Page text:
My problem with this sentence is that in English it is hard to distinguish the idea that there has been a whole day without any rain from the idea that it has been raining during the day, but not constantly.
I think the Spanish must mean "it has not rained at all today".
Is it the case that "ha llovido" implies that we are talking about today rather than a day some time in the past?
depending on the country, and the speaker, 'y' and 'll' may be pronounced 'y', 'j', or 'zh.' In Argentina all y's and ll's are always 'zh.' In the US I watch Spanish programming on Univision and Call now! = llama ya = yama ya or jama ja or zhama zha, depending on the speaker In the same town in Mexico some people say 'yo' as yo, some say 'zho'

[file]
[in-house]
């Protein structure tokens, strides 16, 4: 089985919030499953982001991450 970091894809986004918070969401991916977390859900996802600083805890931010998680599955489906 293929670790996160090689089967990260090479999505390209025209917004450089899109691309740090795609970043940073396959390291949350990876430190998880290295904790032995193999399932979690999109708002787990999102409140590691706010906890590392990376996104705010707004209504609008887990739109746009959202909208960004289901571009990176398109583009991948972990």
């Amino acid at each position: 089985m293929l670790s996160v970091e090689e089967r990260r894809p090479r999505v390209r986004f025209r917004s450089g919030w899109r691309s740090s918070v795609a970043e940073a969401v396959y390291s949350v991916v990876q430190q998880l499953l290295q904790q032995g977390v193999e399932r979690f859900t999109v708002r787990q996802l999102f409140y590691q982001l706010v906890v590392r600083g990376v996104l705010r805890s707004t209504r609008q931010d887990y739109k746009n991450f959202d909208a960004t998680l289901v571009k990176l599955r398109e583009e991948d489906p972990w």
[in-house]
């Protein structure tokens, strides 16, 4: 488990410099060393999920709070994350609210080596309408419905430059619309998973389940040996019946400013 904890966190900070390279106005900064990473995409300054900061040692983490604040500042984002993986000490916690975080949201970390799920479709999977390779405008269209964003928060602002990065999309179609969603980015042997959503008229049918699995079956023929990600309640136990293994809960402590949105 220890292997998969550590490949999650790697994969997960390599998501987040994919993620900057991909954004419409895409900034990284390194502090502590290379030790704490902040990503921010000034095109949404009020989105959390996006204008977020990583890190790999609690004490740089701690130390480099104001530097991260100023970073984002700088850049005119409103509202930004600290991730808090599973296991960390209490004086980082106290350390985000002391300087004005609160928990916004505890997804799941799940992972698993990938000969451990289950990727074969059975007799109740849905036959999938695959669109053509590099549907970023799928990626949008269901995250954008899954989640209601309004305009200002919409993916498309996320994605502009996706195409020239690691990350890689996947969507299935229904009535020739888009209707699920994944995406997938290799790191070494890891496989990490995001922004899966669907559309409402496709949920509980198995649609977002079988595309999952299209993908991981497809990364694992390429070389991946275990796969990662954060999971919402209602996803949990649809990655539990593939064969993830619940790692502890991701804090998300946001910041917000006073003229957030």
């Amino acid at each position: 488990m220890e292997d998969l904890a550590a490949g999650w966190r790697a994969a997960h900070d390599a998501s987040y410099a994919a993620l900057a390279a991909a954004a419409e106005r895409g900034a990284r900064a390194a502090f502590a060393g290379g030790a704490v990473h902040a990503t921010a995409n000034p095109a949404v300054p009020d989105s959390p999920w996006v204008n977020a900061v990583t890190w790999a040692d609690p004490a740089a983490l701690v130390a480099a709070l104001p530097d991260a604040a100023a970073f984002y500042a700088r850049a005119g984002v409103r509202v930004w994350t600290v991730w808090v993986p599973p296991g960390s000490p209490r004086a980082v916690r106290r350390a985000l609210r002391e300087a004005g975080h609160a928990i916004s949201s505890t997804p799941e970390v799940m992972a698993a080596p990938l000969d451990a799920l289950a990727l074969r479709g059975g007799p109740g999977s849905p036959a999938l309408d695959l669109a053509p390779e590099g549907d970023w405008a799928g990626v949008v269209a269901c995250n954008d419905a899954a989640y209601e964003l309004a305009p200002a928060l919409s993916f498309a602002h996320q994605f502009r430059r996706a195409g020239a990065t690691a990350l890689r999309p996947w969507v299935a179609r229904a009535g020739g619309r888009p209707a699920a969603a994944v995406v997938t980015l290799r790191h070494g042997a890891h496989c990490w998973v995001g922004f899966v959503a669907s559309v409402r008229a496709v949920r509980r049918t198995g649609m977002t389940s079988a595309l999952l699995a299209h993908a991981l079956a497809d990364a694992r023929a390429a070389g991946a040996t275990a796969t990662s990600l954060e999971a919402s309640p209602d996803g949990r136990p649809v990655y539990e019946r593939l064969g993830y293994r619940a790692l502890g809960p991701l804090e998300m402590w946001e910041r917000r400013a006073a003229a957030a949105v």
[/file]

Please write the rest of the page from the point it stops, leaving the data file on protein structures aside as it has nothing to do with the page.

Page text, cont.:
But we are not doing word by word translation here. "It hasn't rained the whole day." and "It has not rained all day." have absolutely interchangeable meanings in English. Even "It has not rained at all today." is still talking about the same fact that there was no rain the entire day.